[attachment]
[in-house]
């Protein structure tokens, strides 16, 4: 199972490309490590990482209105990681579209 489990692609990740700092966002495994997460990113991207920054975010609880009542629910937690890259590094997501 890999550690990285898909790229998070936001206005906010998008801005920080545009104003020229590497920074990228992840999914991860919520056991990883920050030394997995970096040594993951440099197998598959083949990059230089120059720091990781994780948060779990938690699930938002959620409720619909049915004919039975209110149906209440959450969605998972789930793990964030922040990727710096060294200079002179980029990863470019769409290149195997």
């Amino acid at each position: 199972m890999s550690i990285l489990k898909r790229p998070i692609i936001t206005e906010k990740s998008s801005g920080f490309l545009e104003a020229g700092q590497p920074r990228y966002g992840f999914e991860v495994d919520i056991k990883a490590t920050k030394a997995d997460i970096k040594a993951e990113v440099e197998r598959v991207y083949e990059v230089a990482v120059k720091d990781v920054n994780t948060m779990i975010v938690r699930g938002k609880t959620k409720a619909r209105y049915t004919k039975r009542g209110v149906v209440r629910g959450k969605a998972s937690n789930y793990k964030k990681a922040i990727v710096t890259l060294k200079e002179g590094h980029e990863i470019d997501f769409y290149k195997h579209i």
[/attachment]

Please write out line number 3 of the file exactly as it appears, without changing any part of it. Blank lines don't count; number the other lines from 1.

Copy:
């Amino acid at each position: 199972m890999s550690i990285l489990k898909r790229p998070i692609i936001t206005e906010k990740s998008s801005g920080f490309l545009e104003a020229g700092q590497p920074r990228y966002g992840f999914e991860v495994d919520i056991k990883a490590t920050k030394a997995d997460i970096k040594a993951e990113v440099e197998r598959v991207y083949e990059v230089a990482v120059k720091d990781v920054n994780t948060m779990i975010v938690r699930g938002k609880t959620k409720a619909r209105y049915t004919k039975r009542g209110v149906v209440r629910g959450k969605a998972s937690n789930y793990k964030k990681a922040i990727v710096t890259l060294k200079e002179g590094h980029e990863i470019d997501f769409y290149k195997h579209i």